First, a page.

Philip Henry Sheridan (March 6, 1831 – August 5, 1888) was a career United States Army officer and a Union general in the American Civil War. His career was noted for his rapid rise to major general and his close association with Lieutenant General Ulysses S. Grant, who transferred Sheridan from command of an infantry division in the Western Theater to lead the Cavalry Corps of the Army of the Potomac in the East. In 1864, he defeated Confederate forces in the Shenandoah Valley. His destruction of the economic infrastructure of the Valley, called "The Burning" by residents, was one of the first uses of scorched earth tactics in the war. In 1865, his cavalry pursued General Robert E. Lee's Army of Northern Virginia and was instrumental in forcing their surrender at Appomattox, Virginia, on April 9 of that year.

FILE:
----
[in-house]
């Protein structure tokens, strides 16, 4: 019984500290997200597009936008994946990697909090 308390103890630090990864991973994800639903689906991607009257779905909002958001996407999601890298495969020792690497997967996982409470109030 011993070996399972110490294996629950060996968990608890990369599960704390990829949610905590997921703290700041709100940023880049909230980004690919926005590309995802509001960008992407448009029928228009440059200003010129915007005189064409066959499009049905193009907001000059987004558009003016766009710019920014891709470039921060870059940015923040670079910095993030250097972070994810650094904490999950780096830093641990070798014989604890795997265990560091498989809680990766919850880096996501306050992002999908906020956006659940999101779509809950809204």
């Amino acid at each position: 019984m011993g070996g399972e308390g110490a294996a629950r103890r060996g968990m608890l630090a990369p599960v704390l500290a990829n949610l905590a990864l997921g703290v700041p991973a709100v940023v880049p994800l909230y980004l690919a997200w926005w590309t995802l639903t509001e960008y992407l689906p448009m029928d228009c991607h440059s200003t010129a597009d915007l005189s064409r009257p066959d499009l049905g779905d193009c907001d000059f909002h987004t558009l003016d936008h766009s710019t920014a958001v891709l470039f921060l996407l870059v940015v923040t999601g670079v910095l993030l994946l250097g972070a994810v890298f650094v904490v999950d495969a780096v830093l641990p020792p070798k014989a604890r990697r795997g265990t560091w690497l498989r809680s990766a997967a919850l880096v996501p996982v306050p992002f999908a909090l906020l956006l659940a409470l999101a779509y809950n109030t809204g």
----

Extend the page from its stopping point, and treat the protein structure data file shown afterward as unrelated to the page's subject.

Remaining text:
Philip Sheridan in The Guns of the SouthEdit
Philip Henry Sheridan continued to serve in the US Army after the Second American Revolution. The tensions between the US and Great Britain soon degenerated into war. The land war went well for the US. In early 1868, Sheridan captured Winnipeg in British North America.
| Military offices|
|General-in-Chief of the United States Army|
| Succeeded by|